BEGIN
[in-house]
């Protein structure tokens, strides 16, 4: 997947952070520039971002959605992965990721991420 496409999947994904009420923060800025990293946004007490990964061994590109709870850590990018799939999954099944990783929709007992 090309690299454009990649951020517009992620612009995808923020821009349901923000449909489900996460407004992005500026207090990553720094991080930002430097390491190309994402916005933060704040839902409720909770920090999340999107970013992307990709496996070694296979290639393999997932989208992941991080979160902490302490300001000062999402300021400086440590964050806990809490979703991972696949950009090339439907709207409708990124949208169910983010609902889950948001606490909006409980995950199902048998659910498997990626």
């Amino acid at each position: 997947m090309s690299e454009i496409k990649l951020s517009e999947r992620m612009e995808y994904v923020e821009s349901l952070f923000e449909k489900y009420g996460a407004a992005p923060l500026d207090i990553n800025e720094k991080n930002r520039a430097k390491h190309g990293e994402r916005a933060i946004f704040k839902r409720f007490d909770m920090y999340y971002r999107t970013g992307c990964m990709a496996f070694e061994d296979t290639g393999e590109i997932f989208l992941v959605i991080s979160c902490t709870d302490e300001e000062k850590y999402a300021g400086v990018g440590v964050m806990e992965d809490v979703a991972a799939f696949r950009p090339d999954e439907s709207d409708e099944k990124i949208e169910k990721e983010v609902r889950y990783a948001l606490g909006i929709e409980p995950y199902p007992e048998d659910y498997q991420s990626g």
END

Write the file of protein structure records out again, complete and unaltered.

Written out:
[in-house]
């Protein structure tokens, strides 16, 4: 997947952070520039971002959605992965990721991420 496409999947994904009420923060800025990293946004007490990964061994590109709870850590990018799939999954099944990783929709007992 090309690299454009990649951020517009992620612009995808923020821009349901923000449909489900996460407004992005500026207090990553720094991080930002430097390491190309994402916005933060704040839902409720909770920090999340999107970013992307990709496996070694296979290639393999997932989208992941991080979160902490302490300001000062999402300021400086440590964050806990809490979703991972696949950009090339439907709207409708990124949208169910983010609902889950948001606490909006409980995950199902048998659910498997990626």
């Amino acid at each position: 997947m090309s690299e454009i496409k990649l951020s517009e999947r992620m612009e995808y994904v923020e821009s349901l952070f923000e449909k489900y009420g996460a407004a992005p923060l500026d207090i990553n800025e720094k991080n930002r520039a430097k390491h190309g990293e994402r916005a933060i946004f704040k839902r409720f007490d909770m920090y999340y971002r999107t970013g992307c990964m990709a496996f070694e061994d296979t290639g393999e590109i997932f989208l992941v959605i991080s979160c902490t709870d302490e300001e000062k850590y999402a300021g400086v990018g440590v964050m806990e992965d809490v979703a991972a799939f696949r950009p090339d999954e439907s709207d409708e099944k990124i949208e169910k990721e983010v609902r889950y990783a948001l606490g909006i929709e409980p995950y199902p007992e048998d659910y498997q991420s990626g």